With the smart-phone replacing cameras the demand for tripods is definitely way down. Even if you are still using a camera, the image stabilization in many models allows you to make sharp images in situations that would have definitely required a tripod. Sure, there are limits to what image stabilization can do as in night or astro photography, where a tripod is necessary to get the shot - at least a good shot anyway. I think many of us though overlook the most important use of a tripod - composition. For me at least, when I have the camera mounted on a tripod I'm free to more carefully examine the image at hand whether using the viewfinder or LCD. Somehow I'm able to see things in the scene that I normally would miss if hand holding. I think it has to do with the latest theory of multitasking, where it's been shown that the brain can really only concentrate on one thing at a time. So when you're multitasking your brain is basically quickly switching back and forth between two or more tasks without being able to fully concentrate on any of them. When hand holding a camera you're multitasking between holding the camera, possibly making adjustments and composition. Using the tripod allows your brain to concentrate on just one thing at a time which has been proven to be the easiest way to improve your photography. Once I'm happy with the composition, I can now concentrate on the lighting and decide what settings in the camera I might want to change, with the confidence that the composition is locked in. Sure, using a tripod slows down the whole process, but perhaps that's exactly what's needed in the hectic world we live in today.
What tripod to choose is a personal thing and there's no one model that suits every situation or every person. Recommendations will often tell you to buy the most solid tripod you can afford. While that's not bad advice, I think any tripod that will hold your equipment without collapsing or falling over in a light breeze is better than none. For a first tripod, I would recommend that you buy one that you'll be comfortable carrying, regardless of how stable or cheaply made it is. This way you'll be able to determine if it's something you want to deal with. If not, at least you haven't broken the bank and you gave it the old college try.
Most of the basic tripods come with a quick release plate that attaches to the bottom of your camera, so you don't have to fiddle with screwing the tripod head into the camera each time you use it. Arca Swiss style plates have become the most universal and readily available. Unfortunately most entry level tripods in the $40-$50 range don't use them. Whatever tripod you get, make sure the plates are readily available, because if you lose or misplace it, the tripod becomes useless. It's often said that the best camera in the world is the one you have with you. The same holds true for tripods.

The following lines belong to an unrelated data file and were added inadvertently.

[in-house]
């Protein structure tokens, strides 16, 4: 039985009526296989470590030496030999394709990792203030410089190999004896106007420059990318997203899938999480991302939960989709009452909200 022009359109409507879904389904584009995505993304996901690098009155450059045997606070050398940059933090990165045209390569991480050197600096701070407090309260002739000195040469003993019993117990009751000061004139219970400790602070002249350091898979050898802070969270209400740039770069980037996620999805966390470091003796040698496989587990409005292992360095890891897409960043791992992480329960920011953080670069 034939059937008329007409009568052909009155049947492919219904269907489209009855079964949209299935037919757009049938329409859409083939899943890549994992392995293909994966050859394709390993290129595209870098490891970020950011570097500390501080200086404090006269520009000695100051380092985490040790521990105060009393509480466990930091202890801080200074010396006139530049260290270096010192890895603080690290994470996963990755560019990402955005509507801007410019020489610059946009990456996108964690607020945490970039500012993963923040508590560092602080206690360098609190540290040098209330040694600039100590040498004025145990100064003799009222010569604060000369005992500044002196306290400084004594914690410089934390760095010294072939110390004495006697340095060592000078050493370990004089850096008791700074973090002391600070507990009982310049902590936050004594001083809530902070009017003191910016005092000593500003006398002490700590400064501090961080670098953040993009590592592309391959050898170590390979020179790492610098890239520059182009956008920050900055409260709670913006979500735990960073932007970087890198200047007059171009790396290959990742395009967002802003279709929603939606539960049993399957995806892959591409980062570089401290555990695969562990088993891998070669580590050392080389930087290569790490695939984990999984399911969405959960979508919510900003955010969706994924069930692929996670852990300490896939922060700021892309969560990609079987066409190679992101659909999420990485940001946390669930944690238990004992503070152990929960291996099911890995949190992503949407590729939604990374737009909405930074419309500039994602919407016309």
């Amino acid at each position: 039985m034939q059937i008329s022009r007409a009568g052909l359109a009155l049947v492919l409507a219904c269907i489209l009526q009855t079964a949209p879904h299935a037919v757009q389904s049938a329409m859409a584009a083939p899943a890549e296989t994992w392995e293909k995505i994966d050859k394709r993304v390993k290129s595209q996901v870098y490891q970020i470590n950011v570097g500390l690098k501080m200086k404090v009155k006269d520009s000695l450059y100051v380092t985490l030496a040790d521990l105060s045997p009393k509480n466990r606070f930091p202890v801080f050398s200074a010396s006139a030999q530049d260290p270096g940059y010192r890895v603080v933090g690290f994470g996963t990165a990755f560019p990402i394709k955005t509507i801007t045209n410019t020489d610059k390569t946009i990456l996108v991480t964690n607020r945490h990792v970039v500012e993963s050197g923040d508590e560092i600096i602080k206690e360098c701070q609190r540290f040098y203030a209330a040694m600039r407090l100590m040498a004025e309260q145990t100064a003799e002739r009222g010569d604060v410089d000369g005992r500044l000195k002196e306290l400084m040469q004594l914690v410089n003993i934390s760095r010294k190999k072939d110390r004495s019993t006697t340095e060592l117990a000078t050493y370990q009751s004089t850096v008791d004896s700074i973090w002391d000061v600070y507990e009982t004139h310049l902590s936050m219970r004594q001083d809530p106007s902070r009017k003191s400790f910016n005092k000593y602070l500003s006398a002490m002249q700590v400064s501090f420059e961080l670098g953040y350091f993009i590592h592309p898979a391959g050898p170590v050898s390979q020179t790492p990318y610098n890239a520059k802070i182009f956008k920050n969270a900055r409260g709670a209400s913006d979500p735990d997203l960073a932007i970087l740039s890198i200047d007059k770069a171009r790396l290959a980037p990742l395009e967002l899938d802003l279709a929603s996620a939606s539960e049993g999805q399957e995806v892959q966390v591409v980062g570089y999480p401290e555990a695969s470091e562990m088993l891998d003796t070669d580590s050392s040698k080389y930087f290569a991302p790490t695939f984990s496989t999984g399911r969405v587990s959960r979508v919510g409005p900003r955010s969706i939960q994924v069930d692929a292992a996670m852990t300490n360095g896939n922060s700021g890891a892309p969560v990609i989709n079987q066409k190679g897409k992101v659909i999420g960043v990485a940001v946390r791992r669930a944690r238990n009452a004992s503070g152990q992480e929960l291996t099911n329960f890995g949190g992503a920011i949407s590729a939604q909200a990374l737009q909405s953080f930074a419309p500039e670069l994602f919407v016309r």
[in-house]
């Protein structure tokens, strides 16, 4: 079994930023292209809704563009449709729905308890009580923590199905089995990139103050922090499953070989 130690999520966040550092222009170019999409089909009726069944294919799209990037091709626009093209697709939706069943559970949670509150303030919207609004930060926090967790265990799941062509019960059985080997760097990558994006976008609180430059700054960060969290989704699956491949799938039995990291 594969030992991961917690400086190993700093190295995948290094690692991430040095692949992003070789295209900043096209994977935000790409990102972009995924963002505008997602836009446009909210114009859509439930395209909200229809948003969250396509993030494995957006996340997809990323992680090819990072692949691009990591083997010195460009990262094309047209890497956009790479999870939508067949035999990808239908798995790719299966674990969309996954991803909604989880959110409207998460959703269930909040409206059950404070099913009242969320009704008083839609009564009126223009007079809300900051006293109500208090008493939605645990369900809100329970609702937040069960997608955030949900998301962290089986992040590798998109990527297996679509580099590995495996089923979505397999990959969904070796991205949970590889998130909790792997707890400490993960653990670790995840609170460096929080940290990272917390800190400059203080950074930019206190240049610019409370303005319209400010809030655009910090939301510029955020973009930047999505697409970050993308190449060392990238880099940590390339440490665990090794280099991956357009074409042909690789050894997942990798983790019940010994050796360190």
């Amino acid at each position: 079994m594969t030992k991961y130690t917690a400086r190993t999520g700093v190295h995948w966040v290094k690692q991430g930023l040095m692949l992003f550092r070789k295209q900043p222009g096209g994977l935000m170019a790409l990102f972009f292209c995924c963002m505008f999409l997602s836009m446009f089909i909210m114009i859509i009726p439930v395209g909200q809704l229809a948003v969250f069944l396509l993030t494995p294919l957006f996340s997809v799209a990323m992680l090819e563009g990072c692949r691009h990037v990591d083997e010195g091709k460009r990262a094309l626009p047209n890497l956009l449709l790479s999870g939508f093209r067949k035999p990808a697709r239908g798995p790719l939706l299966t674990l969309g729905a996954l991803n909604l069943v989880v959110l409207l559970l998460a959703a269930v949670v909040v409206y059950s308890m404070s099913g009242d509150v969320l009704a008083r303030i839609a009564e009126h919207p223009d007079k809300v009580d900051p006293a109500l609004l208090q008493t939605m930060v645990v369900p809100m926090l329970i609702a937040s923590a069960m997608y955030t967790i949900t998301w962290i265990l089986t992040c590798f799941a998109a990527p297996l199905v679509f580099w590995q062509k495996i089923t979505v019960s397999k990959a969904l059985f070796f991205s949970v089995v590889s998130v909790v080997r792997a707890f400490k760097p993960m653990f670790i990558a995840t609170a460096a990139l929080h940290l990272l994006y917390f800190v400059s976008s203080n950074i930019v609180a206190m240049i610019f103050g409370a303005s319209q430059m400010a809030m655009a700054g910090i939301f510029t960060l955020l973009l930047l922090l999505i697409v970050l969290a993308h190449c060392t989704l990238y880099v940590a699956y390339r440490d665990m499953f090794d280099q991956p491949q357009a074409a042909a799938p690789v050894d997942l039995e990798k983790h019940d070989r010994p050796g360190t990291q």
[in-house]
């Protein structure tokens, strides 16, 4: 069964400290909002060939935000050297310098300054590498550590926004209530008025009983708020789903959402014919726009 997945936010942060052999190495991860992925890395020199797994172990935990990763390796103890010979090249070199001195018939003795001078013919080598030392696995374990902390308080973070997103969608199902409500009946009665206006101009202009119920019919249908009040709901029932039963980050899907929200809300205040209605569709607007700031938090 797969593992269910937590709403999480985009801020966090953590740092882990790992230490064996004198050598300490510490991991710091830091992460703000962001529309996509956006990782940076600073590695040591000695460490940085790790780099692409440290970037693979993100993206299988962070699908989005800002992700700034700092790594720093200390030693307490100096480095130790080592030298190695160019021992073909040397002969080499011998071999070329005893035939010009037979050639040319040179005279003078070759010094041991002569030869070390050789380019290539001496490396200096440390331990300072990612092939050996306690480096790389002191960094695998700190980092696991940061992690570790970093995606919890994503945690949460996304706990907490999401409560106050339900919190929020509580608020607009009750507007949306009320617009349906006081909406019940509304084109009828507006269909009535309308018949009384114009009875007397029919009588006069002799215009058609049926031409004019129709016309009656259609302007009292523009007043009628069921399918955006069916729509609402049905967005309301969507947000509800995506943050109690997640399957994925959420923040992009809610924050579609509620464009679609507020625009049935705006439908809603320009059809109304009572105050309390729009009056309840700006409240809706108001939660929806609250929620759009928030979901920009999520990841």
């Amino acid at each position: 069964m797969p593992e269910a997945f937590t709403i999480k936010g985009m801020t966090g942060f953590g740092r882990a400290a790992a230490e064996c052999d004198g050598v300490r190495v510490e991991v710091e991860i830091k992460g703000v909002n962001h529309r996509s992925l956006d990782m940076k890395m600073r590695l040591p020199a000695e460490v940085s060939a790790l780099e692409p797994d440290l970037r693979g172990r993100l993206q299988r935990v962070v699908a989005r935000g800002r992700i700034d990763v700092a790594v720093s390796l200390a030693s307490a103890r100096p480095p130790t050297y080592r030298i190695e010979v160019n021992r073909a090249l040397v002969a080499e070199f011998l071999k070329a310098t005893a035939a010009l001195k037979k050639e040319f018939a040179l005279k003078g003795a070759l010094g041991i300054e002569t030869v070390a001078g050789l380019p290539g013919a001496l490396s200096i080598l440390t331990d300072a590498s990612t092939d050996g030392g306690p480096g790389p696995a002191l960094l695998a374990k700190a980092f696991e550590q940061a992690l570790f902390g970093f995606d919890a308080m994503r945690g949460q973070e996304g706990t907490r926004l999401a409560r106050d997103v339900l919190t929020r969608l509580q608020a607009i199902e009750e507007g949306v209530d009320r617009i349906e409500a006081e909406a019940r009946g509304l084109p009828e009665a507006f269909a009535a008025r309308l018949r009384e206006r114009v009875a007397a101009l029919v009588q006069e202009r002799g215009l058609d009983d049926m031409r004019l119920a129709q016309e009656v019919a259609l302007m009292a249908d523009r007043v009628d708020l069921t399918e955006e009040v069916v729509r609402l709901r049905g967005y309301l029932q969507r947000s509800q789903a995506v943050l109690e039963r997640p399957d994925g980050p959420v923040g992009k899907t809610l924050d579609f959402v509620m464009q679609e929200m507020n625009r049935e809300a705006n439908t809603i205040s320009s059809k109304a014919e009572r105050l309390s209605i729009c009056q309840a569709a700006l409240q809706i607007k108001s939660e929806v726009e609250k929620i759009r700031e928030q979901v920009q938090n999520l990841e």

New "Select Subject" in Photoshop CC
Adobe has released a teaser on you-tube showing off the new 'select subject' feature coming in the next upgrade. I've seen Photoshop teasers before that never came to fruition, but this one looks pretty legit. The tool uses artificial intelligence to automatically find your subject and selects it apart from the background. Although not perfect as you might expect, it seems to do a very good job as a starting point with just a single click. You can then refine the edges or use one of the many other selection tools to complete your project. Here's a link to the video.
Leica Noctilux 75mm f1.25
Now that's one fast portrait lens. According to Leica this is only the forth Noctilux lens ever created, which is saying something. The Noctilux line is well renowned for truly impeccable quality at all apertures and focusing distances. Going into the specs for a lens like this is meaningless since whatever they did it is going to be one superb optic. Availability is expected at the beginning of 2018 for a mind blowing price of close to $13,000, and those three zeros are not a typo. More info on the Leica website.
Fuji X-T2 - version 3.0 - Two times faster AFC with tracking, plus the ability to track objects 2X smaller. Supports new "Fujifilm X Raw Studio" (See below).
Fuji GFX-50S - version 2.0 - Improves radio flash controller usability using third party flashes, improved support for backup of camera settings, adds eye sensor + LCD view mode, adds "shoot without card" mode, expands EVF brightness control range, supports new "Fujifilm X Raw Studio" (see below).
For Fuji X-T2 and GFX-50S - New "Fujifilm X Raw Studio " - version 1.0 - Allows processing of in camera raw files when connected via the USB cable ( Mac only, PC version to follow).